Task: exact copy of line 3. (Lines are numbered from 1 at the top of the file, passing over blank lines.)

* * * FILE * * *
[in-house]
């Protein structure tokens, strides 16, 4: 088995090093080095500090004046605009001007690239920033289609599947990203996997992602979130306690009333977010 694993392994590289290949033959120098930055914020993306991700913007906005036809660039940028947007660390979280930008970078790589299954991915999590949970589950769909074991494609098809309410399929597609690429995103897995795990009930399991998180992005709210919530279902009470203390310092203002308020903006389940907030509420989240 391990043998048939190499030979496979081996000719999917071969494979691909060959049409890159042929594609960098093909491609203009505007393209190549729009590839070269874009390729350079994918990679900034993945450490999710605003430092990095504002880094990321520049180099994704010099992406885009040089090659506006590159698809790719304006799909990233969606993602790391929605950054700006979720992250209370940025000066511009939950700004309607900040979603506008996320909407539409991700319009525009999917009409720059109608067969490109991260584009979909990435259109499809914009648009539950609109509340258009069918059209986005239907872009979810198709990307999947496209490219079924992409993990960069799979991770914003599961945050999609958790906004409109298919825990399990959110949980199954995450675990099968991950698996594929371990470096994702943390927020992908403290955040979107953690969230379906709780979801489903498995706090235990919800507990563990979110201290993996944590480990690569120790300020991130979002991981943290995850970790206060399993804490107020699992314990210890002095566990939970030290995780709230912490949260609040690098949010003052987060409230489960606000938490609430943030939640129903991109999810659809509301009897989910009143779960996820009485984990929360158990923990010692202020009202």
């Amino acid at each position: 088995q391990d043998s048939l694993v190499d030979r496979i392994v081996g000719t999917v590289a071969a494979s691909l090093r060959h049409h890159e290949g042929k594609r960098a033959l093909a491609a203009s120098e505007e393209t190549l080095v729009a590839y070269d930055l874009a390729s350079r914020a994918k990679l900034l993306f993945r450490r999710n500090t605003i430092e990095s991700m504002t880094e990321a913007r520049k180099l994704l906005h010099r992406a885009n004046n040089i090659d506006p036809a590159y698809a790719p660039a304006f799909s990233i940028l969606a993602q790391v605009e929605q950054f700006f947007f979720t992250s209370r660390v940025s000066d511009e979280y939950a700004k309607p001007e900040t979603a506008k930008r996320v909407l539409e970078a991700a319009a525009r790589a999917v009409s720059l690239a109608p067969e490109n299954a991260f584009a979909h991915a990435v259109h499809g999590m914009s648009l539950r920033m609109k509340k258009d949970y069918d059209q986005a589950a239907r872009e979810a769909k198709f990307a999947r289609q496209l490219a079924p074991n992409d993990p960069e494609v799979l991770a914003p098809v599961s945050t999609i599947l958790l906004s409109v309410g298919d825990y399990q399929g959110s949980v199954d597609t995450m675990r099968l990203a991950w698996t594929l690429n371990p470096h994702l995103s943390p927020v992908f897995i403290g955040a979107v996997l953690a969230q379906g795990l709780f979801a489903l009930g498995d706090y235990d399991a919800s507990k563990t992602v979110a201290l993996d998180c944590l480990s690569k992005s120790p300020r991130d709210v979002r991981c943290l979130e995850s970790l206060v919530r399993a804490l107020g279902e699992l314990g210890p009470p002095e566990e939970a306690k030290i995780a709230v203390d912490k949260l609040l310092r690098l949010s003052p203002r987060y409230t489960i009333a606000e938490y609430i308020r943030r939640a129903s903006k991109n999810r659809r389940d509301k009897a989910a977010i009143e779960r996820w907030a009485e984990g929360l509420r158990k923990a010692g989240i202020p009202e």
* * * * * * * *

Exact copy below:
């Amino acid at each position: 088995q391990d043998s048939l694993v190499d030979r496979i392994v081996g000719t999917v590289a071969a494979s691909l090093r060959h049409h890159e290949g042929k594609r960098a033959l093909a491609a203009s120098e505007e393209t190549l080095v729009a590839y070269d930055l874009a390729s350079r914020a994918k990679l900034l993306f993945r450490r999710n500090t605003i430092e990095s991700m504002t880094e990321a913007r520049k180099l994704l906005h010099r992406a885009n004046n040089i090659d506006p036809a590159y698809a790719p660039a304006f799909s990233i940028l969606a993602q790391v605009e929605q950054f700006f947007f979720t992250s209370r660390v940025s000066d511009e979280y939950a700004k309607p001007e900040t979603a506008k930008r996320v909407l539409e970078a991700a319009a525009r790589a999917v009409s720059l690239a109608p067969e490109n299954a991260f584009a979909h991915a990435v259109h499809g999590m914009s648009l539950r920033m609109k509340k258009d949970y069918d059209q986005a589950a239907r872009e979810a769909k198709f990307a999947r289609q496209l490219a079924p074991n992409d993990p960069e494609v799979l991770a914003p098809v599961s945050t999609i599947l958790l906004s409109v309410g298919d825990y399990q399929g959110s949980v199954d597609t995450m675990r099968l990203a991950w698996t594929l690429n371990p470096h994702l995103s943390p927020v992908f897995i403290g955040a979107v996997l953690a969230q379906g795990l709780f979801a489903l009930g498995d706090y235990d399991a919800s507990k563990t992602v979110a201290l993996d998180c944590l480990s690569k992005s120790p300020r991130d709210v979002r991981c943290l979130e995850s970790l206060v919530r399993a804490l107020g279902e699992l314990g210890p009470p002095e566990e939970a306690k030290i995780a709230v203390d912490k949260l609040l310092r690098l949010s003052p203002r987060y409230t489960i009333a606000e938490y609430i308020r943030r939640a129903s903006k991109n999810r659809r389940d509301k009897a989910a977010i009143e779960r996820w907030a009485e984990g929360l509420r158990k923990a010692g989240i202020p009202e």